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British Peers and Baronets

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  • Mark Bridges, 3rd Baron Bridges (1954 - d.)
    Mark Thomas Bridges, 3rd Baron Bridges, CVO (born 25 July 1954) is the solicitor to, among others, Queen Elizabeth II of the United Kingdom, the Princess Royal and the Duchy of Lancaster. He is the...
  • Thomas Bridges, 2nd Baron Bridges (1927 - 2017)
    Thomas Edward Bridges, 2nd Baron Bridges, GCMG (27 November 1927 – 27 May 2017) was a British hereditary peer and diplomat. Early life Bridges was born on 27 November 1927 to Edward Bridges, the ...
  • Gerald Michael Orlando Bridgeman, 6th Earl of Bradford (1911 - 1981)
    Gerald Michael Orlando Bridgeman, 6th Earl of Bradford, TD, DL, JP (29 September 1911 – 30 August 1981), styled Viscount Newport between 1915 and 1957, was a British peer and soldier. Background ...
  • Orlando Bridgeman, 5th Earl of Bradford (1873 - 1957)
    Lieutenant-Colonel Orlando Bridgeman, 5th Earl of Bradford, DL, JP (6 October 1873 – 21 March 1957), styled Viscount Newport from 1898 to 1915, was a British peer, Conservative politician and soldier...

The British Peers and Baronets Project seeks to bring together all persons in (or from) the United Kingdom with hereditary titles, excluding monarchs (who are already compiled under the "English and British Monarchs" Project).

The term "British" in this context is understood to include all titled peers and baronets in the United Kingdom (this includes all of Great Britain -- England, Scotland and Wales -- and Northern Ireland). Basically, if a subject of the British Crown possessed or possesses an hereditary title, ranging anywhere from duke down to baronet, they belong in this project.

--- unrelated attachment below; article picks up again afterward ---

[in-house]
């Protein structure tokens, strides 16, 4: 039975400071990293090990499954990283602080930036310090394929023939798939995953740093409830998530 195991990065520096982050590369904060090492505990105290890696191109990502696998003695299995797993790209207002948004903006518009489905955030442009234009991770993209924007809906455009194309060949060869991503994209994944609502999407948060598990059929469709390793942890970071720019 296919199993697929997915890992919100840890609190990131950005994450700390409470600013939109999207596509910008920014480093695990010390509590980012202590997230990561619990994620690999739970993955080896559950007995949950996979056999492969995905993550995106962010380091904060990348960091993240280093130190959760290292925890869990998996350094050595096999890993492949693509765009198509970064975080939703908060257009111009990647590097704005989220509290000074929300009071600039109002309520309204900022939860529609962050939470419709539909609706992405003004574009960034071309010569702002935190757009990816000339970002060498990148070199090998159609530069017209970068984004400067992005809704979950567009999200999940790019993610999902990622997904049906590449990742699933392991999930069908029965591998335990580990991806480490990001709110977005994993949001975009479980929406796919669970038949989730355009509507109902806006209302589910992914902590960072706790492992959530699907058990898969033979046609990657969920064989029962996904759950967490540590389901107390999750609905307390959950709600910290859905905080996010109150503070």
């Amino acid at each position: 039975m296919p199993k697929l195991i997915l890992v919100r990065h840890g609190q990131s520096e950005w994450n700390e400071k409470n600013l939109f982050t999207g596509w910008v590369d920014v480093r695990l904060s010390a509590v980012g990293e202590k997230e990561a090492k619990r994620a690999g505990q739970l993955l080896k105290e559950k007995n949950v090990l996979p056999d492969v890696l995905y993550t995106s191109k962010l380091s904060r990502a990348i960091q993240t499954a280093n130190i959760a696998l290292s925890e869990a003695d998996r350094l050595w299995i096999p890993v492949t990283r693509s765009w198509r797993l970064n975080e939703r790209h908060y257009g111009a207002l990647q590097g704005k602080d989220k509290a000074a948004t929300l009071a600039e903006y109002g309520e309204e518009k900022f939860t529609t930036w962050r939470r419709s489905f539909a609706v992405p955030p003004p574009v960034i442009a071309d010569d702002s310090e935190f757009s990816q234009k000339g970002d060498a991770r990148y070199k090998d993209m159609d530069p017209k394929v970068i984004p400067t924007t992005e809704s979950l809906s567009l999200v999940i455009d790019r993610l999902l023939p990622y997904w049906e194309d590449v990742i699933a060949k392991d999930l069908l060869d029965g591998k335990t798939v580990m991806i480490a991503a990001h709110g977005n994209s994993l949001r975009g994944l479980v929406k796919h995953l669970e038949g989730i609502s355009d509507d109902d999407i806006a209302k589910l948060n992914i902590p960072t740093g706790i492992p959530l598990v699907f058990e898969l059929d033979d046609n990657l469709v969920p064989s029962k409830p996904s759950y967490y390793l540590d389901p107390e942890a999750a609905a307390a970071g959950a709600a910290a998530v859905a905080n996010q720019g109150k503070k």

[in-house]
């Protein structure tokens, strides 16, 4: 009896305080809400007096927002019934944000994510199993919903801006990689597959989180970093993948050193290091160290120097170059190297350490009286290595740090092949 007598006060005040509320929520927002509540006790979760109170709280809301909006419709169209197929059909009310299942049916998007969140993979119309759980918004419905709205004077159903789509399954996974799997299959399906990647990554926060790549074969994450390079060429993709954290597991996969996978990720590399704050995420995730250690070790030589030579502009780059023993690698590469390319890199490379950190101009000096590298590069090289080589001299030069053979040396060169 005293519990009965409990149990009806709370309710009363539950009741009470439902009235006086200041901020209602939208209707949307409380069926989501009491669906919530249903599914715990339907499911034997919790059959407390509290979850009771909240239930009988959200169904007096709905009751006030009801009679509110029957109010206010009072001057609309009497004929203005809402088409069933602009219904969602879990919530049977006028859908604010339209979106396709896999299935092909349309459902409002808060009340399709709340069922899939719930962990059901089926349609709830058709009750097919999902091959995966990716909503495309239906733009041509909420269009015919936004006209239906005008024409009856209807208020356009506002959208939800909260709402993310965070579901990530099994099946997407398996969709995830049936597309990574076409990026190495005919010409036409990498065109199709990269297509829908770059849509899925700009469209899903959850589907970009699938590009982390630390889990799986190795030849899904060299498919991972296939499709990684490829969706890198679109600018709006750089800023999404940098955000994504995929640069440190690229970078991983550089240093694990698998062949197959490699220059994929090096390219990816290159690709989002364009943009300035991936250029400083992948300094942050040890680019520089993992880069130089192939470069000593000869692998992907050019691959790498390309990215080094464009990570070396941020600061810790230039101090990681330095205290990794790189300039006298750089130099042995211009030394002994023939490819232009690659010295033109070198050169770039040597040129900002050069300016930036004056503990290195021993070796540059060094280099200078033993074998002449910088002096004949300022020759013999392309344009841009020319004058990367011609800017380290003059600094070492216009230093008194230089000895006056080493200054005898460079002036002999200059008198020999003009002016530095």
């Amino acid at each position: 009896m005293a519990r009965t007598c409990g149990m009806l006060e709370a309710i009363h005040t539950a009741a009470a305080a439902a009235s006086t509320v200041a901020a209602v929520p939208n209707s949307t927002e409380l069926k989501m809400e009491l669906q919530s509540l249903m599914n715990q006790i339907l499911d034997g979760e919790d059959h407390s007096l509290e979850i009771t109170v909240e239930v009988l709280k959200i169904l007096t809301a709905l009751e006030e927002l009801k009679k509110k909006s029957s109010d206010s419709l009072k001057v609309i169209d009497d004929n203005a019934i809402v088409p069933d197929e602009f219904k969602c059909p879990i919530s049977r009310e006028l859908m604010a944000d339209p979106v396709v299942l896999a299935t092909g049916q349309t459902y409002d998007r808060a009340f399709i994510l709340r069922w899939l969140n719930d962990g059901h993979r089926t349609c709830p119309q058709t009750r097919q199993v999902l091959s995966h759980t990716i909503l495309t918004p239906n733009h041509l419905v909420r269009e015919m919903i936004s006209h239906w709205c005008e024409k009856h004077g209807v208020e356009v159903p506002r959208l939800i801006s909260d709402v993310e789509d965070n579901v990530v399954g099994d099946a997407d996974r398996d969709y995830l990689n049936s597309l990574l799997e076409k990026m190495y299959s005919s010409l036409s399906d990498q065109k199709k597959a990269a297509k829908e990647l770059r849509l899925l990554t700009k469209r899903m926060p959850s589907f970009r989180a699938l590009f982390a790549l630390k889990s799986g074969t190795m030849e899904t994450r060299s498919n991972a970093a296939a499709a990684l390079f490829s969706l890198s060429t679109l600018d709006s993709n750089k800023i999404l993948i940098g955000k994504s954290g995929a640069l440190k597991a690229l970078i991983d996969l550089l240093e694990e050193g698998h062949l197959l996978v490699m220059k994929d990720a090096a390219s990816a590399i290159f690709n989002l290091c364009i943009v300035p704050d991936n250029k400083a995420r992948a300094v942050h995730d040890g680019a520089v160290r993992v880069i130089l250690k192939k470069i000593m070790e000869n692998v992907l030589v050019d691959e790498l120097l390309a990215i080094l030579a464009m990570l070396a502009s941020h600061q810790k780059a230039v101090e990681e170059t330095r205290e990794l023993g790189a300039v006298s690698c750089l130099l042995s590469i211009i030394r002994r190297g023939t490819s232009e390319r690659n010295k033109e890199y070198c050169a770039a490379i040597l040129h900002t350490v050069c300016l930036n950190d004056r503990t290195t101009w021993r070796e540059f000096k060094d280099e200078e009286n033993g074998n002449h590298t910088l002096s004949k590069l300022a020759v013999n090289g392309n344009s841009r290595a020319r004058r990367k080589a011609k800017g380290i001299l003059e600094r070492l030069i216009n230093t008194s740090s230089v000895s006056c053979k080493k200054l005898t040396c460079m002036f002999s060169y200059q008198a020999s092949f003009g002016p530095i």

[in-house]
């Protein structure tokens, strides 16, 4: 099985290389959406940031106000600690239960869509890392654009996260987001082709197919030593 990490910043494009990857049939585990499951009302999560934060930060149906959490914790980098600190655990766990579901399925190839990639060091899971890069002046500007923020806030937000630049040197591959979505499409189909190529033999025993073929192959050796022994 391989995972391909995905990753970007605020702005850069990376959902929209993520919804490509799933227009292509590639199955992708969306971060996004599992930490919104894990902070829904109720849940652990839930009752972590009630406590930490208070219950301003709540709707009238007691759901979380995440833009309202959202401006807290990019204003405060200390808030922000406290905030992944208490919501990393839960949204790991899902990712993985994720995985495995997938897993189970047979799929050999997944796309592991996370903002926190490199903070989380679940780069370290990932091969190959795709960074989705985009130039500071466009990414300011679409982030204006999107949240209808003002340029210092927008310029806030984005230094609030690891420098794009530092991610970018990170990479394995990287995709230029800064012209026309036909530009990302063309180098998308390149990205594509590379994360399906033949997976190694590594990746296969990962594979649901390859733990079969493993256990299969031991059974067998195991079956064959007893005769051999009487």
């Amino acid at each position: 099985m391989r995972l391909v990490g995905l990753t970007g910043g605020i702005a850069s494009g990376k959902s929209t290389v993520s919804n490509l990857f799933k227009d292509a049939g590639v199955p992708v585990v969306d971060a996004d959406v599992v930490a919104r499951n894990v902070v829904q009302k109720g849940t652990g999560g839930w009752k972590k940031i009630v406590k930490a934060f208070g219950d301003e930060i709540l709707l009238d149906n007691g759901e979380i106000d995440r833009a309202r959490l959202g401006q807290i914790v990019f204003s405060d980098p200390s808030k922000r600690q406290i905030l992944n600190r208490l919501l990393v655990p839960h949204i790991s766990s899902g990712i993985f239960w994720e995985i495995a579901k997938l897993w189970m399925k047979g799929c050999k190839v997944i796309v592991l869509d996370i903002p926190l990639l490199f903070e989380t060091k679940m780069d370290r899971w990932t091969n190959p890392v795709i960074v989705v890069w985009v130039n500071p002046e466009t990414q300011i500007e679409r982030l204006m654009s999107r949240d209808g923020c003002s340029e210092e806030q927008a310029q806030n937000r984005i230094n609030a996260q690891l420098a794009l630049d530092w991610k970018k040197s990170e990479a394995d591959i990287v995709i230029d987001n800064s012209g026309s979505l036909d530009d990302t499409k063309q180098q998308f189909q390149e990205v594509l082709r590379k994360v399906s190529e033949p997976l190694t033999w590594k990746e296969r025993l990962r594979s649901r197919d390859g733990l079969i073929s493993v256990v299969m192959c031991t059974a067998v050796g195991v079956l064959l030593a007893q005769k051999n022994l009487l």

Please note that just because a person's name is preceded by "Lord" or "Lady", it is no guarantee that they are a peer or baronet; for example, the children of some peers are styled "Lord..." or "Lady...", regardless of whether they ever inherit a peerage. Nor should "hons" ("the Honourable...") be included since this prefix is merely an honorific courtesy extended to the children of some peers and is not in itself a title. Finally, the only knights ("Sir..." or "Dame...") who should be included are baronets since, while baronetcy is a species of knighthood, it is usually heritable (the exception being the 20th century practice of bestowing life-baronetcies).

Finally, one matter that's potentially complicated, but I've attempted to make less so: when we think of peers and baronets, we normally think of *men*, although there were some women who possessed titles in their own right (perhaps 3% of all titles). However, when a woman is married to a peer or baronet, or is widowed, she possesses a courtesy title equivalent to theirs. She loses her courtesy title if she is divorced or is widowed and remarries a commoner. But instead of trying to examine each woman's profile to determine if she possessed her title independently of her (titled) husband, I think it's simpler just to include the wives and widows of peers and baronets here. It's erring on the side of granting some women courtesies they're not entitled to, but I'd rather do that than exclude some that *are* entitled. It's just my opinion, but unless there's a groundswell of opinion to the contrary, we'll try it that way.

(One confusing thing that's peculiar to British titles: the wife of an earl is called a "countess", but there are no "counts" in British peerage.)

If you are not certain that an individual legitimately possessed a title, do not include them.

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